Airplanes Can’t Outrun Anxiety

When you get to Medellin, go straight to the Poblado district, they all said. It’s the best. This was just a small one of the many lies told by travelers. I should have learned by now not to listen. And most of the time, I don’t. But truthfully, prolonged sickness had made me weary, and the travel had stressed me out. Well, it was more than stress.

My first week in Colombia was plagued by the sort of chronic anxiety I hadn’t dealt with in ages. And when it finally did materialize it was almost unrecognizable to me. But, a bad feeling had been welling up before the plane even landed. The weasely whisper found its way into my mind’s dark spaces, and the only way to quell it would be to get out of the country. Fast. Leave. I didn’t know what it was, but Colombia already wasn’t for me.

I was in such a fog that I left the airport without going to baggage claim for my pack. I was eventually let back in, after a security screening. In the late afternoon of what had already been a long day, I managed to get myself and my belongings into a taxi, but the face in the mirror was glaring, and covered in tattoos. I considered that maybe I was being kidnapped. The driver drove recklessly to the posh Poblado part of town, before leaving me with a warm smile and an earnest goodbye. I should have felt ridiculous right then for misjudging the man, but I was still too on edge. The next day as I got off the metro I was followed by a young couple. I stopped for some street food, and disappeared into a busy plaza to elude them.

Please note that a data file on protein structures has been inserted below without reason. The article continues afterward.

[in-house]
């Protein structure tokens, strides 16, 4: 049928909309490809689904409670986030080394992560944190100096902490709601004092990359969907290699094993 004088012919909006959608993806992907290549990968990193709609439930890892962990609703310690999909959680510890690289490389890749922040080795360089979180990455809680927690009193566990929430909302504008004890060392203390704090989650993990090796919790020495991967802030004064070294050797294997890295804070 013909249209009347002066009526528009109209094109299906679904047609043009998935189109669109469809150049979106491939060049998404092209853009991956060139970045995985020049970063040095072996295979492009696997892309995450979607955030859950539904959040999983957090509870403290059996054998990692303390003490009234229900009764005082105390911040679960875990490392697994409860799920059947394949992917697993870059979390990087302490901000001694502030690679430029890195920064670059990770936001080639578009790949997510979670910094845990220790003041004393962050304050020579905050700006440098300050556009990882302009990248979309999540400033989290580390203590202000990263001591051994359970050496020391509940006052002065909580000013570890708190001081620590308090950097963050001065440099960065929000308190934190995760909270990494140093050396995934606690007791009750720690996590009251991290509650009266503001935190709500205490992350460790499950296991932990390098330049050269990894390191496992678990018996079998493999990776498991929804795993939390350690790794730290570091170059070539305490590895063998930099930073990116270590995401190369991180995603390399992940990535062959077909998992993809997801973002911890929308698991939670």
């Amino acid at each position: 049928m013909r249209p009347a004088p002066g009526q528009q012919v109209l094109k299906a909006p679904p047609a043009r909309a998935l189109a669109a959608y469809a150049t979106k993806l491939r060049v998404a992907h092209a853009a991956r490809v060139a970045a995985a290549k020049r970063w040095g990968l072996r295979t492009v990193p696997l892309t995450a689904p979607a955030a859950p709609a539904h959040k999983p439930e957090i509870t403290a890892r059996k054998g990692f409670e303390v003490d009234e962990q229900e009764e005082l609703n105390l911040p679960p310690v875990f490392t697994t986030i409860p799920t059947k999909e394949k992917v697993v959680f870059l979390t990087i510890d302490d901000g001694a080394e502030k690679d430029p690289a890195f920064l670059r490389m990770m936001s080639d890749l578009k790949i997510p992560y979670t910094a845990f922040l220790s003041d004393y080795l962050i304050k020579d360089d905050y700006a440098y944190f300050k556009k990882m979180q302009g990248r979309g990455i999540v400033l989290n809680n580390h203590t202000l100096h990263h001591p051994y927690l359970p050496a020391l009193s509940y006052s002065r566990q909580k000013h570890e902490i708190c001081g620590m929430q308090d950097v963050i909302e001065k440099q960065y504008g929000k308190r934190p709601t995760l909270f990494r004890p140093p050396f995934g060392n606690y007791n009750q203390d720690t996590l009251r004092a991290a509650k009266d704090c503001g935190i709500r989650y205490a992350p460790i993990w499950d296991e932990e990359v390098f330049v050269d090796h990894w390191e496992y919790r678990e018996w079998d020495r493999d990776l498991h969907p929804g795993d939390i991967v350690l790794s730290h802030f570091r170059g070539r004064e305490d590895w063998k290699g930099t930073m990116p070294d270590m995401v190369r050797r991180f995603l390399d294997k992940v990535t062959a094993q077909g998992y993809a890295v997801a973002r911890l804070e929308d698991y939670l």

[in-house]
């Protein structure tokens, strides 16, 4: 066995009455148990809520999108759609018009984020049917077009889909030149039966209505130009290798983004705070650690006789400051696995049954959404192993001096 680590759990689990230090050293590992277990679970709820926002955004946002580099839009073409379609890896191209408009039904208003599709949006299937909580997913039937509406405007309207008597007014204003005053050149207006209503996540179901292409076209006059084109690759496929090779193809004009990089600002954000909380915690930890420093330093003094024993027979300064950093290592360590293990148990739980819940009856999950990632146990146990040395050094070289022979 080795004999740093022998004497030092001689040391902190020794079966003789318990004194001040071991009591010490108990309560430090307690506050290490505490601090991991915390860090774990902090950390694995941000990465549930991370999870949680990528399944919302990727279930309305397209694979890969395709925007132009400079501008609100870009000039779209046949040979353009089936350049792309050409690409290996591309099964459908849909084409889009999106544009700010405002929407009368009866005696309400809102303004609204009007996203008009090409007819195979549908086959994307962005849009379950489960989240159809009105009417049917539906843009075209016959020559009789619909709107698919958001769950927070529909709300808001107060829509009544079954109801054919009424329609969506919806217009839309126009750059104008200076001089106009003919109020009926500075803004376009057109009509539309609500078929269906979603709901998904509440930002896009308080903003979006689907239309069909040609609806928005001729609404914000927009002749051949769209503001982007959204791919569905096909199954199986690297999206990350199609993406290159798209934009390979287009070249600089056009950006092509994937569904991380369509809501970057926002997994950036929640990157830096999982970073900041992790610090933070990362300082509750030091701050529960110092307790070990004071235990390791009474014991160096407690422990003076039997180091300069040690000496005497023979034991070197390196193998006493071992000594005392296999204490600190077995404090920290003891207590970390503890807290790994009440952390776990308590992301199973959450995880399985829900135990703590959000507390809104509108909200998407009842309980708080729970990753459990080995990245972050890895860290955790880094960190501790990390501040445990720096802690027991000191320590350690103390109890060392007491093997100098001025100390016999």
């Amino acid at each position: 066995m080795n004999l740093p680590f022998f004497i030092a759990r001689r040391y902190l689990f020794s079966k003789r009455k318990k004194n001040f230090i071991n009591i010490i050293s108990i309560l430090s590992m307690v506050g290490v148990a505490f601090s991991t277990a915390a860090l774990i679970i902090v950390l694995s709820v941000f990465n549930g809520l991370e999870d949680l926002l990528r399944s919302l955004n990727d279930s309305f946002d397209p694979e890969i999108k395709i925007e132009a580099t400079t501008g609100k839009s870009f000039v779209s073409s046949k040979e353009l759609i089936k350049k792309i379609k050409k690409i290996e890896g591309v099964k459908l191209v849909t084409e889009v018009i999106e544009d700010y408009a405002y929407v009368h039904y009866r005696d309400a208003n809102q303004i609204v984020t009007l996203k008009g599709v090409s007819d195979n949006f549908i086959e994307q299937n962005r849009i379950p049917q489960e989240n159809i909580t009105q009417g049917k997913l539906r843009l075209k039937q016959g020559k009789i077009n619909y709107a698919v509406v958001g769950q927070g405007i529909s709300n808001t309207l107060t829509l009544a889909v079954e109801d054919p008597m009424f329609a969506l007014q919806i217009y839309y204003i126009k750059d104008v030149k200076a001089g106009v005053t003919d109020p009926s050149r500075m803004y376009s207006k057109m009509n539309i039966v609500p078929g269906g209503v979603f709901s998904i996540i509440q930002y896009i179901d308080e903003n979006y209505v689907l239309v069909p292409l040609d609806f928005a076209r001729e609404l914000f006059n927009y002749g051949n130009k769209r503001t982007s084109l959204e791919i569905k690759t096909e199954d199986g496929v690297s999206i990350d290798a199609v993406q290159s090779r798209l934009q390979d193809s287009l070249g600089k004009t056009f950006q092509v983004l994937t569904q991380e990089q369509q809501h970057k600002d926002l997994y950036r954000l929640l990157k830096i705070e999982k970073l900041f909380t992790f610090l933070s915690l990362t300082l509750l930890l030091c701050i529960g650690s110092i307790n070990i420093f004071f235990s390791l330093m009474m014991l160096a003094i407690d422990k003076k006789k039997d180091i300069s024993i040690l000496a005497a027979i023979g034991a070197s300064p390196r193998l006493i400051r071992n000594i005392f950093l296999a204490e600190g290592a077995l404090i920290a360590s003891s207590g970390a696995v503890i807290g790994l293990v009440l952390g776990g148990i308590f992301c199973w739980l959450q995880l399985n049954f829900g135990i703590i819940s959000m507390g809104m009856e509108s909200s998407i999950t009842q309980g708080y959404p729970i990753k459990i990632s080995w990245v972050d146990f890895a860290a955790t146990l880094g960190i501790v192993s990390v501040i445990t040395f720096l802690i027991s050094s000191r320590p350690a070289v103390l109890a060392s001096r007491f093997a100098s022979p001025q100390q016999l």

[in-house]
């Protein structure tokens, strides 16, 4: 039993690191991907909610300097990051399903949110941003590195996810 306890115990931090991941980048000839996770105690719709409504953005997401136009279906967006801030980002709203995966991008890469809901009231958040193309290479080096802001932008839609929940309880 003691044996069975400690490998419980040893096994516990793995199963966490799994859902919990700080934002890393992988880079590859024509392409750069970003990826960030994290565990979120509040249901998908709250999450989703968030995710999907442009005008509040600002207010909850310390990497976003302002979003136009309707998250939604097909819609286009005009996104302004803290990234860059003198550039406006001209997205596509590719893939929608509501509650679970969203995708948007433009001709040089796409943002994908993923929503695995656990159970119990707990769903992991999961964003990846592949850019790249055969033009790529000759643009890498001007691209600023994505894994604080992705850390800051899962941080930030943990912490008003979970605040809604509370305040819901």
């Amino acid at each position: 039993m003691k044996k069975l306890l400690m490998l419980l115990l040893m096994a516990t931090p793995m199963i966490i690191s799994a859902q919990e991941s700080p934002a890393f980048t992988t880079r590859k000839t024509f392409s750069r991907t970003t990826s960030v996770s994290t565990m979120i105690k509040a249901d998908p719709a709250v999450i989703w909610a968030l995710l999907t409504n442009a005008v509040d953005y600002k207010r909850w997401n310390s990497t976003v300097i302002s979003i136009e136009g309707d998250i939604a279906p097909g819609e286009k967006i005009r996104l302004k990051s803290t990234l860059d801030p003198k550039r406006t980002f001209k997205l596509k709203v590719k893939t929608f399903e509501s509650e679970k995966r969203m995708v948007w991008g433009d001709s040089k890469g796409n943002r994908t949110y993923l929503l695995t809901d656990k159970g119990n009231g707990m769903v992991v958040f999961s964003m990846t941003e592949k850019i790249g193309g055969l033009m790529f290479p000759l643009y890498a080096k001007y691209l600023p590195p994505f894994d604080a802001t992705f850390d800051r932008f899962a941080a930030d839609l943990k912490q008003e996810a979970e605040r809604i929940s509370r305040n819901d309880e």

No matter what I did, where I went, the sinking feeling persisted. My heart seemed to perpetually beat at an uncomfortable pace. Strange things kept happening. This went on for over a week. I was screaming inside, and it wouldn’t stop. The Colombian pesos had too many zeros. I didn’t have an ear for Colombian Spanish. The city was difficult to navigate. And on, and on.

I had to get away, so I went a couple hours by bus to the countryside. I was eager for it to change me, to force the anxiety back to deep enough spaces in my mind that I could manage it. I kept track of this anxiety, became acutely aware of it, and paid attention to the behavorial changes it produced in me. I knew I’d get there, but it took some time to start really getting back to normal. I faked it for the first couple days, as I began meeting people. And then one afternoon I felt the weight lift. Everything from stress to stuff as simple as the inability to laugh without scrutinizing the way it sounded, all of it, just dissipated.

Finally, I could breathe again. I could laugh at myself, and with others. I could be myself without thinking about it. It had nothing to do with Colombia. It was the doubt that makes a home for inadequacy in the small spaces of an anxious brain.

I used to think that journals were for documenting the good stuff because I never wanted to look back and remember being in pain. I believed that if I buried my pain deep enough, I wouldn’t have to deal with it again. It seems normal to keep my most troubling feelings to myself, to wait out the storm that is suppressing my anxiety, and to wonder why I’m weird, without speaking it aloud. But I am human. I struggle. I do weird shit, like convince myself that I’m being followed. And I own that shit. It’s just part of coming into myself, I think. By recognizing these anxieties, I can bring my misery some company when it surfaces, and ultimately I can take the weirdness with the wildness, and embrace the fullness of my funky life.

 

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